JUNEAU - Local teens will get more support to stay in school from their peers, community and business leaders, because of a State Farm Good Neighbor Citizenship Grant.
To combat Juneau's alarming high school dropout rate, State Farm agent Reuben Willis presented a $1,500 State Farm Good Neighbor Citizenship Grant check to the Central Council Tlingit and Haida Indian Tribes of Alaska to help establish the Smart Choices Society.
Central Council President Bill Martin and Economic Development intern Kyle Duncan accepted the grant on Jan. 10 in the Andrew Hope Building.
The Smart Choices Society is designed to encourage students in Juneau-Douglas High School to stay in school, graduate, and continue toward future life success. The society will reward students who make smart decisions and work to improve their grades, explained Central Council Economic Development Duncan.
The program hits especially close to home for its originator. A former high school dropout himself, Duncan's concern and idea for the Society came from his experience and a desire to help more students graduate from Juneau-Douglas High School, which estimates about 5 percent of its students dropout and a higher 9 percent of its Alaska Native students fail to graduate.
Juneau Douglas' dropout rate aligns with a dangerous statewide and national crisis that continues to climb. Alaska has seven high schools recently labeled "dropout factories" by a John Hopkins University study for the Associated Press. Schools where less than 60 percent of the students who start as freshman fail to graduate.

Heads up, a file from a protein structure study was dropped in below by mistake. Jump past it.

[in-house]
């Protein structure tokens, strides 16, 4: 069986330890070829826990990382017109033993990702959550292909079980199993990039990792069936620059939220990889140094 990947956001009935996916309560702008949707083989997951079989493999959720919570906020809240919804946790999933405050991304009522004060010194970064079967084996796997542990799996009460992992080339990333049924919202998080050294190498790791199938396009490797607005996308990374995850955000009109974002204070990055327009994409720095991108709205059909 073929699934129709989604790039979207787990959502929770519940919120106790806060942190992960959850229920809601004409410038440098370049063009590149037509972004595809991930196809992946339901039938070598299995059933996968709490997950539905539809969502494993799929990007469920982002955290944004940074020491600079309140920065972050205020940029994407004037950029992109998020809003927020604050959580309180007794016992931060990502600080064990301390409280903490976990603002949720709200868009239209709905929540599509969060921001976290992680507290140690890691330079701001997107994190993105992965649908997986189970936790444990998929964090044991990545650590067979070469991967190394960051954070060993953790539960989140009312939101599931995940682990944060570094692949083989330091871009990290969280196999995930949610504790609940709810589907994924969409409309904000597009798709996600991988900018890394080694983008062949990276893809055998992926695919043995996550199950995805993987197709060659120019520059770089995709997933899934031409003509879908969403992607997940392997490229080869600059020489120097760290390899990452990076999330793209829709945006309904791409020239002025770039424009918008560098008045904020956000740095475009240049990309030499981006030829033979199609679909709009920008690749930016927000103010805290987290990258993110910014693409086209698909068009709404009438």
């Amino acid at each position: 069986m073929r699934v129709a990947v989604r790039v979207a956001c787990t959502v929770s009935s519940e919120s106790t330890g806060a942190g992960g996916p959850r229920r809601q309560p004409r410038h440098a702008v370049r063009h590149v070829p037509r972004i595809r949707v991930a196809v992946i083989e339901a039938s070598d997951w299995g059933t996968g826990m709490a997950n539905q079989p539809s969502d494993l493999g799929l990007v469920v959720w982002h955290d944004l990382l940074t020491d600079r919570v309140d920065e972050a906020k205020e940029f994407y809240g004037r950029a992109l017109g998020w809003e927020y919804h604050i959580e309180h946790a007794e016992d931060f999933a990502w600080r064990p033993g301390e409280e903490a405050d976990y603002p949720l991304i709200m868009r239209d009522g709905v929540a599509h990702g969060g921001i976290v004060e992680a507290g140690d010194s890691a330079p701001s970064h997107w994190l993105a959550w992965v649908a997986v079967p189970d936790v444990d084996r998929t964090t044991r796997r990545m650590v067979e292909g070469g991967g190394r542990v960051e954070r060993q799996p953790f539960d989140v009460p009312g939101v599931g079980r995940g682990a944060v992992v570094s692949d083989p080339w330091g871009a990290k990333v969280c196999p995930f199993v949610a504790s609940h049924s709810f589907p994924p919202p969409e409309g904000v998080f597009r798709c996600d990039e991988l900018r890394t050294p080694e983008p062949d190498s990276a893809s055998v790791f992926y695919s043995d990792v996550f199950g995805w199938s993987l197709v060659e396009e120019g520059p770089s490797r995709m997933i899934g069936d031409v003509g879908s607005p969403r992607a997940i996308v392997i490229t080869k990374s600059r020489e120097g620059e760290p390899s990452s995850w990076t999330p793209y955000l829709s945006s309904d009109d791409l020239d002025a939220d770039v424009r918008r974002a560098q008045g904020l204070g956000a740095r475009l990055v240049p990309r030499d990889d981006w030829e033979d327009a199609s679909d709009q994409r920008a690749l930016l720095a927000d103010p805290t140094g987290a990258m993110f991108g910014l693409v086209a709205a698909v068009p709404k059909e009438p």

Students will be invited to join the society after referral from educators and other adults. Smart Choices Society members must provide proof of academic progress to remain in the club, which will meet informally several times a month in casual settings, hosting guest speakers to discuss improving study skills, life skills, career choices, and the regional business scene.
State Farm, Sealaska, Goldbelt, the Small Business Administration, University of Alaska Southeast and others support the program.
"State Farm is proud to recognize the Central Council's innovative approach to addressing the dropout concern in Juneau," said Willis. "We hope our support of the Society helps students stay in school and establish sound consumer skills and financial awareness."
"It's critical that we break the drop-out cycle," says Central Council President Bill Martin. "Today's tribal youth are tomorrow's future leaders. With The Smart Choices Society we will continue to support tribal youth education and increase leadership skills needed for our youth to succeed, strengthening future generations."
As coordinator of "The Smart Choices Society," 16-year-old Kyle Duncan will be a peer mentor to members.
"As a youth, I know, if teens are rewarded for their smart decisions, they'll continue to make good decisions," said Duncan. "Having the chance to meet face-to-face with successful adults, local business and community leaders will motivate people like me to stay in school and improve their scholastic skills."
In testament to his message and goals, Duncan recently received his GED, works at the Central Council and was just accepted to University of Alaska Southeast.
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